I love my old car. He’s officially a 13-year-old to be exact, but his in-dash entertainment setup makes him look a lot older. For a very long time, I have used the Android Auto app on my smartphone as an “infotainment” system in my car. Years ago I removed the proprietary 30-pin iPod plug from my glovebox to expose the AUX port, then later bought a Roav Bolt with the built-in Google Assistant for hands-free connectivity.
Everything worked so well. I would start the car, my Android phone would connect via bluetooth to the Bolt, and the Android Auto app would appear on my phone screen. Then I would hook the Popsocket to its holder and press the pput the button on the phone to start on the road. Android Auto offered the perfect marriage of music playback and Google Maps, which I constantly need as I have no sense of direction even after living in the San Francisco Bay Area all my life.
But then Google announced that its Android Auto the phone app would be phased out and I started to panic. This is when I looked Car Thing from Spotify, a Bluetooth accessory for your phone that plays music. I wasn’t quite sure what to expect from this $ 80 device that only exists to stream Spotify – surely there was more to it than that, I thought. Reader, there is none.
An iPod, but do it Spotify
I have been a Spotify Premium user since its inception. My algorithm has adapted perfectly to the many stages of my life over the past 10 years, and I feel intimately locked into my Spotify profile, the same way a person might have felt with their CD mixes and music. iTunes playlists at the time.
That’s why I thought I would benefit from Spotify’s Car Thing. It’s a thing for a service that I have been paying for for almost 10 years. Spotify requires you to sign up for an invitation list for the chance to buy Car Thing, so I did. About a month later I got approved and broke the buy button.
the Car Thing mounts to any vent with a strong magnet, although there is a CD slot insert included if you prefer to mount it that way. The device has a 3.97 inch screen, which is not much larger than my first Android phone, the HTC Incredible. It also has a giant rotating dial in the right corner and a small button at the bottom. It is powered via USB-C through your car’s 12V outlet with a USB-A adapter, which includes an additional USB slot in the adapter to charge your phone. There are also five additional buttons at the top of Car Thing that serve a navigation function. I’ll get to that in a minute.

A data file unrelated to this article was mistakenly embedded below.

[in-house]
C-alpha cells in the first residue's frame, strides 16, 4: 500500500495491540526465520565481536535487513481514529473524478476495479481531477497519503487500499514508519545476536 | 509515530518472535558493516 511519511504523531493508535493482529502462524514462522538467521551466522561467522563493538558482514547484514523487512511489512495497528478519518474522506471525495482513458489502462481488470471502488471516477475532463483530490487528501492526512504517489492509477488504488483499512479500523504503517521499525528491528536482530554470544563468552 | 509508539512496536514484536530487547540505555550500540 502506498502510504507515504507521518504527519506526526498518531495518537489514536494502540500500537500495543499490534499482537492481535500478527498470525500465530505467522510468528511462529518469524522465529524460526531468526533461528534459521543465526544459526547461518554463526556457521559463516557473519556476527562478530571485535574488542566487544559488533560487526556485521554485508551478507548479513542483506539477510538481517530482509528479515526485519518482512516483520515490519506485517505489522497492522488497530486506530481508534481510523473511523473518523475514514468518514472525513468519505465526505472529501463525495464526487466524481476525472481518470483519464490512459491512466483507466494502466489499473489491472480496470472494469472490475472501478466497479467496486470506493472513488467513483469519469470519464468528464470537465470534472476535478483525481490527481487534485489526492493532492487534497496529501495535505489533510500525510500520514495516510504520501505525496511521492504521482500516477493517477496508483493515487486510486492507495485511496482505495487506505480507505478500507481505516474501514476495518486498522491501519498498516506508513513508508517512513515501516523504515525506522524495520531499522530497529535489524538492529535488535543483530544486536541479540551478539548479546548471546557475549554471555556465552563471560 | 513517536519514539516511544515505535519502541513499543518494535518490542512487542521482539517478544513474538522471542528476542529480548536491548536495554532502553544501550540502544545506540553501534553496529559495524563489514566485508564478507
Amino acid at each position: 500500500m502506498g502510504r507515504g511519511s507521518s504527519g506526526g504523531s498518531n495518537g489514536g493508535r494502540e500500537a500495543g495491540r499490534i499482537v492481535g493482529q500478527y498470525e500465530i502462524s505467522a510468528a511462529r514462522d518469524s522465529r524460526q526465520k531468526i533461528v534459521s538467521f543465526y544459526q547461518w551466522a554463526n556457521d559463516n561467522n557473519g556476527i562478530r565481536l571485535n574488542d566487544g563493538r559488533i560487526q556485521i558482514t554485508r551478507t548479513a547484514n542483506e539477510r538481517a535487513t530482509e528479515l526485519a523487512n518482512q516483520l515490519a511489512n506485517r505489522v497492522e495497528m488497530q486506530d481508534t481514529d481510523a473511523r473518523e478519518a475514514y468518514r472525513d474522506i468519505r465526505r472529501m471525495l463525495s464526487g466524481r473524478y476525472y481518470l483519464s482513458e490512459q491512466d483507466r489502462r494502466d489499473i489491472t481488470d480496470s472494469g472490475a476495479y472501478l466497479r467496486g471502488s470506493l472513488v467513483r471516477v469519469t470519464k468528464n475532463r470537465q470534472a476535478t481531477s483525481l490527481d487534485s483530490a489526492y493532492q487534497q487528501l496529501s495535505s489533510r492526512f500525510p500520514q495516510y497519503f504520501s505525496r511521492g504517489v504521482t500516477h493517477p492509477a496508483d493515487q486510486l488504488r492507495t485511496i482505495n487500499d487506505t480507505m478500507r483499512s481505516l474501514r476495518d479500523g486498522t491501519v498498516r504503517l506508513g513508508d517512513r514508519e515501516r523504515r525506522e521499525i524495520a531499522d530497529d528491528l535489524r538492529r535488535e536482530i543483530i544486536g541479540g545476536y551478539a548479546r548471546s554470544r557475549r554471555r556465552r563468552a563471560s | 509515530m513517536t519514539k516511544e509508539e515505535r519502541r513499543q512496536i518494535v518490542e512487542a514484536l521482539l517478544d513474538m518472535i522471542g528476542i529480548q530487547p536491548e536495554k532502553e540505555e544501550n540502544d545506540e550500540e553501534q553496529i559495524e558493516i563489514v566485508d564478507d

To its credit, Spotify made a display that is easy to see even in sunlight. The screen automatically brightens and darkens, just like your dashboard.
A remote control for your music
To set up Spotify Car Thing, you need to connect your device through your car speakers. Some newer cars have bluetooth, which makes it easier (good for these people). But my car only has the AUX, so every time I want to drive with the Car Thing, I have to physically plug a headphone adapter into the AUX cable that came out of my glove box before I can take off. It adds minutes to my driving time that I would rather not manage and turns me away from this gadget almost entirely.
Nonetheless, I persisted. Spotify Car Thing and I have made several trips together throughout the Bay Area. Over the course of a hundred miles, I discovered that I liked having the app I use most often in the front and center behind the wheel. But once you drive and decide to change the mood, the Car Thing suddenly feels too much of a hassle to use. You have to really Trust Spotify to deliver the playlist you want before you hit the road.